I share your skepticism about applications of relativity theory at the macro level, where things are obviously not relative at all. And also the Bloom quote--I think it's true that most students at least say that truth is relative. They say it because they have been taught it in high school, I imagine, and they were taught it to combat various forms of prejudice. But I don't think most of them really believe truth is relative--they are just surprised to find teachers, in college, who don't believe it.Blosser:
I like your description of the phenomenon. I wonder, though, whether there isn't an inadvertent duplicity at work, not only among the students entering college but even among many professors, who often profess a relativistic outlook disdainful of any absolutes ("Whatever floats your boat," "Different strokes for different folks," etc.) while selectively adhering to absolute principles and values when it's convenient. For example, I can easily imagine a classroom of students professing their disbelief in any objective absolutes, yet inconsistently appealing to the absolute value of justice were I, their professor, to arbirarily flunk all of them. "That's not fair!" they would protest. But what is "fairness" if all values are subjective and personal and relative?Colleague:
I've not read [Simone de] Beauvoir (pictured right), but I've heard of her argument that someone women are politically obliged to not be stay-at-home moms. Do you think my students' notion that that's what all feminists think comes from their having read Beauvoir or having spoken with people who have? I doubt it. Maybe very indirectly. I bet you that people who say this have never spoken with a feminist who holds that opinion. And I bet that very few people who identify as feminists do hold that opinion. The thing most feminists want, I think, is that there be laws prohibiting men from hitting or raping women and that these laws be enforceable. But I was talking with a young woman who volunteers at the rape crisis center and is somewhat of an activist--I called her a feminist, and she balked, as if that were some sort of insult. Very odd. We like our ghosts better--they walk around in our brains, doing the sort of things we expect them to, doo-doo-doo-toot doo, and everything's fine, and then you have a real experience in the world and the ghosts get mad.Blosser:
Feminists come in different varieties. In one sense of the word I would call Pope John Paul II or myself a feminist, though you would smile at that. If the good of women is what is wanted, we would certainly want to champion that.
I've heard of such distinctions as these: 'equity feminists', who want equal wages for equal work; and 'gender feminists', like Mary Daly (pictured left), who want to eliminate males from the gene pool or eliminate gender difference altogether. The majority of women in the States, I agree with you, would certainly not want to take away the right of any woman to be a mother and wife and homemaker, if that was her choice. But that's not the view that animates the more radical feminists. Most radical feminists loathe and despise this choice and wouldn't hear of permitting it if they could have their way. They would derisively dismiss the feminism of a Christina Hoff Sommers or even the lesbian Camille Paglia (pictured right), who probably scares the hell out of them. But let them speak in their own fevered words:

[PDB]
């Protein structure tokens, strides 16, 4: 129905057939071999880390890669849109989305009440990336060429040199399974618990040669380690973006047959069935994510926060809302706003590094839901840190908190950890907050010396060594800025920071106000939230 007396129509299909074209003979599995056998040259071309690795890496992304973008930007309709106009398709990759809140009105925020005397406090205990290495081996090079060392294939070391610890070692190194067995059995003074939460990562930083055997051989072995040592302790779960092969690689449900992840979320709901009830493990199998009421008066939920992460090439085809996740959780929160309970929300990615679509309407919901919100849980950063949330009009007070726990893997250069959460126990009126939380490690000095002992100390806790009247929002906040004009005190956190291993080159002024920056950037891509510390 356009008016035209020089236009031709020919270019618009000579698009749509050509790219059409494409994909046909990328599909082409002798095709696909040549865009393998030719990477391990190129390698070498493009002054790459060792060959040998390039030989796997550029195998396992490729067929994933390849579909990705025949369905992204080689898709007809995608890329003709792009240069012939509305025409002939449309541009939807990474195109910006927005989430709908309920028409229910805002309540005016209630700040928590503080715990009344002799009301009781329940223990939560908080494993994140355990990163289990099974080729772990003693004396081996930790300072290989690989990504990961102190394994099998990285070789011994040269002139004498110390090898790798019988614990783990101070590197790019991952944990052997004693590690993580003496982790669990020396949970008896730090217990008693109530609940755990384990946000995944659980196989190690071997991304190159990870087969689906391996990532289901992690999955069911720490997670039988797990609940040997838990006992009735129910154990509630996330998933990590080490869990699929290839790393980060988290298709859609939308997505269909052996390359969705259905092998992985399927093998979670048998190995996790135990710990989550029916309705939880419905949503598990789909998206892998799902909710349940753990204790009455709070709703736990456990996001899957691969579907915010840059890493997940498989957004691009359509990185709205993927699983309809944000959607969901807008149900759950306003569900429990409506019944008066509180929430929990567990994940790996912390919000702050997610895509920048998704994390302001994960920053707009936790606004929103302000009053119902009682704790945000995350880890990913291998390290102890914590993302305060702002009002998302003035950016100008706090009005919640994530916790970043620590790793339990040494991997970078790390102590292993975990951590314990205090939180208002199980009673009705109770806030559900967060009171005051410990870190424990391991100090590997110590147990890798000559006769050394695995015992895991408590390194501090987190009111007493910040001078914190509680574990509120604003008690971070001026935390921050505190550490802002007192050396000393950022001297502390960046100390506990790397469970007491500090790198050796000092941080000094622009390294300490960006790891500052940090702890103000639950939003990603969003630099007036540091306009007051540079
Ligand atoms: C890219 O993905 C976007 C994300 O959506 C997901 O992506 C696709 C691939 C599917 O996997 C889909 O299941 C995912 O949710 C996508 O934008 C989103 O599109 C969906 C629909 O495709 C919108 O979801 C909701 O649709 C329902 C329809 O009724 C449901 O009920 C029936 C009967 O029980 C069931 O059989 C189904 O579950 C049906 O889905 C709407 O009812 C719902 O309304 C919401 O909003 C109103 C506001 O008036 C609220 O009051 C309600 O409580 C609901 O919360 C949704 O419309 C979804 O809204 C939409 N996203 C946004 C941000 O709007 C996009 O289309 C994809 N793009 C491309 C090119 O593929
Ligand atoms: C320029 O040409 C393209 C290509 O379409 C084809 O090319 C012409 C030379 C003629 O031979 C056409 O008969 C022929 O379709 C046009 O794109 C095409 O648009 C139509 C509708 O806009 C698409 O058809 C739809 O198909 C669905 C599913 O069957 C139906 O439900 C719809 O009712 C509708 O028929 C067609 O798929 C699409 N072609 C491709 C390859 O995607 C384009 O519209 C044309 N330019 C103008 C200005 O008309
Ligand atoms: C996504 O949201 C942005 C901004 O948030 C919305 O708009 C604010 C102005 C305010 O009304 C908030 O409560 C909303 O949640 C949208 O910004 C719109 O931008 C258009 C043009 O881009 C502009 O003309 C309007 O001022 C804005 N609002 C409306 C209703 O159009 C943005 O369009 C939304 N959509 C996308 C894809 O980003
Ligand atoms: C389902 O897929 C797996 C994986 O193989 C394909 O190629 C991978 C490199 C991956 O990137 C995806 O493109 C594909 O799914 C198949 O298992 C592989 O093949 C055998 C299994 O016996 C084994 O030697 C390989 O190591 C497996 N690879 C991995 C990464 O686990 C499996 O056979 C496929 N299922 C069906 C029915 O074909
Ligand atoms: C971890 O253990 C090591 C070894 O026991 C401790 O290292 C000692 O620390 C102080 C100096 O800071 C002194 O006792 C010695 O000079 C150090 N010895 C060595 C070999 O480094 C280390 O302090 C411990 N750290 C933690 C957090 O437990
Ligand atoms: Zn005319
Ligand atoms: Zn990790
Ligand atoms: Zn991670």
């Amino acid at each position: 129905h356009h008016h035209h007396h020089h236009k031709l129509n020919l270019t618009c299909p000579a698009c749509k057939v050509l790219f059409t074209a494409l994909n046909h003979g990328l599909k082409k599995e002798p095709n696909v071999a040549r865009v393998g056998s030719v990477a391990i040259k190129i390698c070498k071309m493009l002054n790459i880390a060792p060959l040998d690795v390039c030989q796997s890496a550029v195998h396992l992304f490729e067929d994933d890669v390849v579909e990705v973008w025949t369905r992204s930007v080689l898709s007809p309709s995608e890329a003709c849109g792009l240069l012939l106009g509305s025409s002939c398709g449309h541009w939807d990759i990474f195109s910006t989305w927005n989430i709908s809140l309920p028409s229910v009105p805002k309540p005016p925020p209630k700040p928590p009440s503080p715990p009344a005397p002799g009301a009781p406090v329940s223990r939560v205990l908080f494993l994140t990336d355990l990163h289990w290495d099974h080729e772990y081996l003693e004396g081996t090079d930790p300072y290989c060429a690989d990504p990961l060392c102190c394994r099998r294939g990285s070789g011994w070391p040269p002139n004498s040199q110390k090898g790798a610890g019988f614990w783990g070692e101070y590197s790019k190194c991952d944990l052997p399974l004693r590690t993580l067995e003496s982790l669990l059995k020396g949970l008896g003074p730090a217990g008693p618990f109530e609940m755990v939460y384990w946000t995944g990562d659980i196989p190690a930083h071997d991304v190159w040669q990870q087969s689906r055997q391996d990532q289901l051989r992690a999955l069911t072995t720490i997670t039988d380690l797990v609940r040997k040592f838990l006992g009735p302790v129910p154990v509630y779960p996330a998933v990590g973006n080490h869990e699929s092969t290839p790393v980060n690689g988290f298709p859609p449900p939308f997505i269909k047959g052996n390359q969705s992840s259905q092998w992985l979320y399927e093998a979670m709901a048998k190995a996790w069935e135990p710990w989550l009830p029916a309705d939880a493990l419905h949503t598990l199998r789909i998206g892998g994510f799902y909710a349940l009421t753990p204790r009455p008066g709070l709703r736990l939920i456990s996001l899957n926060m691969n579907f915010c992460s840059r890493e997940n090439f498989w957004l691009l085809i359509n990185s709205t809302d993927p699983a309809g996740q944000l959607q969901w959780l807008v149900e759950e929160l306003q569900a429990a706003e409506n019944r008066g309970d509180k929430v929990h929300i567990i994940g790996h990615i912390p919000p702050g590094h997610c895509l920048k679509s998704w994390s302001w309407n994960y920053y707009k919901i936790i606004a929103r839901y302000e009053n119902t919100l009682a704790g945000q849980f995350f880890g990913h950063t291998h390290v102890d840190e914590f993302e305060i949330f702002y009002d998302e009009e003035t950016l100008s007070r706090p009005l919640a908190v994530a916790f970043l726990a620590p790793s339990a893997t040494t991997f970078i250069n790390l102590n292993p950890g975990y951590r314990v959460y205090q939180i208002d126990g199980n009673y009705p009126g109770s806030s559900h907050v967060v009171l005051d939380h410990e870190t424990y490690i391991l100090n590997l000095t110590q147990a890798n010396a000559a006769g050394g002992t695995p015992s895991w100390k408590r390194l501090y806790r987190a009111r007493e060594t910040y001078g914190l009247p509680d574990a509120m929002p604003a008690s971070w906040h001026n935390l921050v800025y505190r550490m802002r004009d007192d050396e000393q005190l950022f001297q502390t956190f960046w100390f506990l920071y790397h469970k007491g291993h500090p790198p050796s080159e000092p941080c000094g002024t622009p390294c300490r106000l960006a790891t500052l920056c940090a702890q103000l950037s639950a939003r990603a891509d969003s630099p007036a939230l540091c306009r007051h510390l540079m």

- "[A]s long as the family and the myth of the family and the myth of maternity and the maternal instinct are not destroyed, women will still be oppressed.... No woman should be authorized to stay at home and raise her children. Society should be totally different. Women should not have that choice, precisely because if there is such a choice, too many women will make that one. It is a way of forcing women in a certain direction." ~ Simone de Beauvoir, "Sex, Society, and the Female Dilemma," Saturday Review, June 14, 1975.
- "A parasite sucking out the living strength of another organism...the [housewife's] labor does not even tend toward the creation of anything durable.... [W]oman's work within the home [is] not directly useful to society, produces nothing. [The housewife] is subordinate, secondary, parasitic. It is for their common welfare that the situation must be altered by prohibiting marriage as a 'career' for woman." ~ Simone de Beauvoir, The Second Sex, 1949.
- "[Housewives] are mindless and thing-hungry...not people. [Housework] is peculiarly suited to the capacities of feeble-minded girls. [It] arrests their development at an infantile level, short of personal identity with an inevitably weak core of self.... [Housewives] are in as much danger as the millions who walked to their own death in the concentration camps. [The] conditions which destroyed the human identity of so many prisoners were not the torture and brutality, but conditions similar to those which destroy the identity of the American housewife." ~ Betty Friedan, The Feminine Mystique, 1963.
- "[Housewives] are dependent creatures who are still children...parasites." ~ Gloria Steinem, "What It Would Be Like If Women Win," Time, August 31, 1970.
- "Feminism was profoundly opposed to traditional conceptions of how families should be organized, [since] the very existence of full-time homemakers was incompatible with the women's movement.... [I]f even 10 percent of American women remain full-time homemakers, this will reinforce traditional views of what women ought to do and encourage other women to become full-time homemakers at least while their children are very young.... If women disproportionately take time off from their careers to have children, or if they work less hard than men at their careers while their children are young, this will put them at a competitive disadvantage vis-a-vis men, particularly men whose wives do all the homemaking and child care.... This means that no matter how any individual feminist might feel about child care and housework, the movement as a whole had reasons to discourage full-time homemaking." ~ Jane J. Mansbridge, Why We Lost the ERA, 1986.